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Free Adventure Game Heroine’s Quest Kicks It Old School

Review

When I was a kid, Christmas morning often involved the unwrapping of a new computer game. Once all the other presents had been revealed and appreciated, I’d spend the rest of the morning sitting diligently in front of the family computer, nibbling a chocolate Santa and waiting for the game to install. This could take hours, but the waiting was important. Some games would autoplay as soon as installation was complete. I couldn’t risk missing part of the intro. And some games had multiple installation disks, which required switching when prompted. Stepping away from the computer meant the prompt would sit there unnoticed, whittling away whole minutes of play time.

I remember those mornings fondly. That level of reverence and restraint is rarer for me these days. I have mentioned this to a number of friends over the past couple weeks, especially while perusing the Steam Winter Sale. I love the Winter Sale, but it makes me aware of a shift in my perspective. I appreciated getting a new game so much more when I was younger. The idea of backlogs and cheap bundles would’ve been baffling to me (they still are, in a way). Recently, I have found myself wistful for the days when less meant more.

As it turns out, this is the perfect mindset for playing Heroine’s Quest.

In a time when adventure games are undergoing a massive (and much needed) rebirth, Heroine’s Quest: The Herald of Ragnarok feels like a relic, but a precious one. Intended as an homage to the genre’s glory days, Heroine’s Quest does more than just dress itself in pixel art and classic mechanics. This is a game with an old soul, a kind of game I haven’t seen in a long time. Forget hearthstones and quick travel. Forget quest markers. Forget puzzles with explanations. Heroine’s Quest is the real deal: a brainy, slow-paced RPG/adventure hybrid, with more side quests and inventory items than you’ll know what to do with.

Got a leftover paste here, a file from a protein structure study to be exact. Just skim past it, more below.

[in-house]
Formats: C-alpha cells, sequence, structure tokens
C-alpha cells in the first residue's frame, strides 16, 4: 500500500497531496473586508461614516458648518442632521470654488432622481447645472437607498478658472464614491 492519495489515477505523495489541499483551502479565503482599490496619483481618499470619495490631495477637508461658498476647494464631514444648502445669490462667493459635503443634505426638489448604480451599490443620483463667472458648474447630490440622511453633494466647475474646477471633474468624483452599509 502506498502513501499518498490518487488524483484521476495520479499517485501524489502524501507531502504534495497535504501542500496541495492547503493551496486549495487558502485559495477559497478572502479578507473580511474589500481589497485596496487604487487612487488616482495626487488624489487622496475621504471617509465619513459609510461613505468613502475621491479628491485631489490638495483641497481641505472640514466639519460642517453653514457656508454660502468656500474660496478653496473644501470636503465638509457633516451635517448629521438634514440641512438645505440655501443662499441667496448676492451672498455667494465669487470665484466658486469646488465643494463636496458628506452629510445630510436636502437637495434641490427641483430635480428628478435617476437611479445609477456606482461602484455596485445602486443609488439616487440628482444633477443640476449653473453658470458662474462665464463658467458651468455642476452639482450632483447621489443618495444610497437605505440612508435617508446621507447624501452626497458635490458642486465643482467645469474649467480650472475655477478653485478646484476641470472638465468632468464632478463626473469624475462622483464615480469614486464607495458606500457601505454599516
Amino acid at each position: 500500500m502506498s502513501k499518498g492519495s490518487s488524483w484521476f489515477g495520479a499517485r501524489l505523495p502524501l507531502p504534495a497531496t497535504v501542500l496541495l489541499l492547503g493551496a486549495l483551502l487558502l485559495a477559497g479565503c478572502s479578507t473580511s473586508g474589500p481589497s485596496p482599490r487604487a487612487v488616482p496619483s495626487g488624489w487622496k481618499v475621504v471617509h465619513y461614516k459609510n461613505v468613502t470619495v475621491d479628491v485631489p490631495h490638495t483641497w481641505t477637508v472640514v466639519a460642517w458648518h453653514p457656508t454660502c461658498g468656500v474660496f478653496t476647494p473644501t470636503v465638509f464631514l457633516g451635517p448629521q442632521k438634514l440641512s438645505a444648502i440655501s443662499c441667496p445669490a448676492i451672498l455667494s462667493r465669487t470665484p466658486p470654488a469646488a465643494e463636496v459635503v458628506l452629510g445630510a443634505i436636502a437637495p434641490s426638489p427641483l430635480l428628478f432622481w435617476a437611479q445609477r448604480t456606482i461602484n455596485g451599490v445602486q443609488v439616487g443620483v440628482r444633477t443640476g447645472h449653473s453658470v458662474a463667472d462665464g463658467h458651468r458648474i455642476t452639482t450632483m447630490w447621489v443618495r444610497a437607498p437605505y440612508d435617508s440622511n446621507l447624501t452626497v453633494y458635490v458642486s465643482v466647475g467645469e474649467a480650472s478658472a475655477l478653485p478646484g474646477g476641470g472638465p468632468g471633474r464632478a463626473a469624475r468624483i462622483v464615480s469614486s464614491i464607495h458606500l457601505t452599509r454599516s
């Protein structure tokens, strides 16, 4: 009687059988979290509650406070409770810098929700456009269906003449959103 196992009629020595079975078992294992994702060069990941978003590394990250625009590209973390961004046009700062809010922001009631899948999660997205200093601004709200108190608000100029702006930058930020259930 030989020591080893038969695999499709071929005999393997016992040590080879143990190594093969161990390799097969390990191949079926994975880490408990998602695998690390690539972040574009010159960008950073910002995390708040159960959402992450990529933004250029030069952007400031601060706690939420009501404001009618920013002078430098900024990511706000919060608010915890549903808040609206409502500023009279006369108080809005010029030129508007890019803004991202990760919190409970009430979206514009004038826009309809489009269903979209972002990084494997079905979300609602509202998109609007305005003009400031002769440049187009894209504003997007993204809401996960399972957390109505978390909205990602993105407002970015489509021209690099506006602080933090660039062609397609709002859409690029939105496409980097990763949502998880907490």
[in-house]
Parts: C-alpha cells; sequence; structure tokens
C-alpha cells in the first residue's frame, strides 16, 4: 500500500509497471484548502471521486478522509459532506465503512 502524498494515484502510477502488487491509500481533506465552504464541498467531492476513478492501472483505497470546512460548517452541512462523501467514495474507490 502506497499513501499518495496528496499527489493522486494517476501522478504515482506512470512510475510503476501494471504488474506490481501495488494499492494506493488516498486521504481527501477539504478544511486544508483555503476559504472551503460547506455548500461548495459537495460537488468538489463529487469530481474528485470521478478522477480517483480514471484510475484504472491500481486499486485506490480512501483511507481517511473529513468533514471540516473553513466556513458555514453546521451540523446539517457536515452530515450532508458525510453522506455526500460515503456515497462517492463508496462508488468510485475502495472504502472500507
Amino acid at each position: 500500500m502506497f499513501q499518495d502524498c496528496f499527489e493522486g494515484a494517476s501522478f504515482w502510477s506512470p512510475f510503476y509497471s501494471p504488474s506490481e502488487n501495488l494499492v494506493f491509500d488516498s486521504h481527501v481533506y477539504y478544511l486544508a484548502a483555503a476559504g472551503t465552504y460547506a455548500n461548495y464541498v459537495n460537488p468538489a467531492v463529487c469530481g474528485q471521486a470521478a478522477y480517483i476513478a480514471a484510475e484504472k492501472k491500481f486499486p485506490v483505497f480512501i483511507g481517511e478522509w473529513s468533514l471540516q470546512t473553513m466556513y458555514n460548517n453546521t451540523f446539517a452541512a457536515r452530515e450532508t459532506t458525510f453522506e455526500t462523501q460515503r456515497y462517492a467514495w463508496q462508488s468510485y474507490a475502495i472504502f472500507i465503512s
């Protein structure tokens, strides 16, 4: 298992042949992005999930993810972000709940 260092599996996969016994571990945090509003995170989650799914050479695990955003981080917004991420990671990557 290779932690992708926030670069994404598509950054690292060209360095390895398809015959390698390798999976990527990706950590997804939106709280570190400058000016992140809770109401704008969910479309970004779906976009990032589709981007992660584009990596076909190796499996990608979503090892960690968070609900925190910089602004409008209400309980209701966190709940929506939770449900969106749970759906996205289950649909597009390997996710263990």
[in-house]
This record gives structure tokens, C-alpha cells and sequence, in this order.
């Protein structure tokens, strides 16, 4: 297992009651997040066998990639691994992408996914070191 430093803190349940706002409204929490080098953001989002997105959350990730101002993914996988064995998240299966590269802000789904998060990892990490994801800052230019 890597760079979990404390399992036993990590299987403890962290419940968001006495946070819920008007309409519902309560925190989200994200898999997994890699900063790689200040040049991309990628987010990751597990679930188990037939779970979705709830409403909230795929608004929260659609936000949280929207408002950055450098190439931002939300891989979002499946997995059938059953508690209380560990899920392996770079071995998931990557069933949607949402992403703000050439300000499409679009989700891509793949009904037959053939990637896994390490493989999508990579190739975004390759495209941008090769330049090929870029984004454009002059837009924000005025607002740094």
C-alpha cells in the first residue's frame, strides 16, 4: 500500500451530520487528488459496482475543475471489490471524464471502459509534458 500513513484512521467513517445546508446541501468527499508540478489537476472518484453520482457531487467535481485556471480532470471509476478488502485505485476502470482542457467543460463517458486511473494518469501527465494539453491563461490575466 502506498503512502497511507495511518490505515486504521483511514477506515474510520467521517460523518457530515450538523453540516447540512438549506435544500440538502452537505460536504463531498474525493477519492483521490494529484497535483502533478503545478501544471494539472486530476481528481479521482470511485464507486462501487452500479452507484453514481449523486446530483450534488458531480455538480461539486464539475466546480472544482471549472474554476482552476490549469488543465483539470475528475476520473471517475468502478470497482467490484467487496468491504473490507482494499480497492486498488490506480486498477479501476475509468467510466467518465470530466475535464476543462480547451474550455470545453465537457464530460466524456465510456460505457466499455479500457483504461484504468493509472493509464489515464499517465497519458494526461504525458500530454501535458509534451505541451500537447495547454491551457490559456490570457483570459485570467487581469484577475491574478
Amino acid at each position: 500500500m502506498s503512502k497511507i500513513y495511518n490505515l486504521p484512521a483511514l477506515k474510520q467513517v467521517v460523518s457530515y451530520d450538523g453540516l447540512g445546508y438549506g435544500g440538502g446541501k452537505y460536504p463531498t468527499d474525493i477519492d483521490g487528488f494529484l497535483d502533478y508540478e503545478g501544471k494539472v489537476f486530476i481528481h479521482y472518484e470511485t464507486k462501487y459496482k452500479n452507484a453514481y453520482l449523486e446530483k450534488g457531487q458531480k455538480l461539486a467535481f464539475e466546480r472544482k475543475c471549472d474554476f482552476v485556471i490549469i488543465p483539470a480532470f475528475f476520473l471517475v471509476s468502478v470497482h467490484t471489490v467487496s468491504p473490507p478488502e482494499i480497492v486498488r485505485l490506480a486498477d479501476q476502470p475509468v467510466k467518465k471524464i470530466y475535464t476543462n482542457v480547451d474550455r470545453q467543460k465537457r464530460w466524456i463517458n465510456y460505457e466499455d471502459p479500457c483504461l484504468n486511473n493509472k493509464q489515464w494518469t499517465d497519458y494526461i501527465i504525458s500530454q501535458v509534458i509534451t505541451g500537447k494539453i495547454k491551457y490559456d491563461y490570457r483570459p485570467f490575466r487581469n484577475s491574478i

I have two things to admit. The first is that I have not yet completed Heroine’s Quest. The fault is entirely my own. I underestimated how much time it would take to play through. I heard “free indie adventure game,” and assumed that I could get through it quickly. Ha. By now, I have unveiled most of the map, but have barely scratched the surface. What’s the purpose of the crystal gazebo? Of the scary castle with the dragon banners? Of the shiny thing stuck in the frozen lake, which requires the ice pick I cannot afford? This brings me to the second, more shameful admission: I have not progressed further than where I was at eleven o’clock last night because I am currently stuck on a puzzle. Stuck on a puzzle. I find this both infuriating and wonderful. I always do my best to figure out solutions on my own (what’s the fun, otherwise?), but if I am well and truly stuck, I’ll seek the help of a wiki or a knowledgeable friend. I have access to neither in this case. I am back to the behavior I exhibited in my single-digit years — pushing away from the computer in a huff, returning twenty minutes later because dammit, I can do this.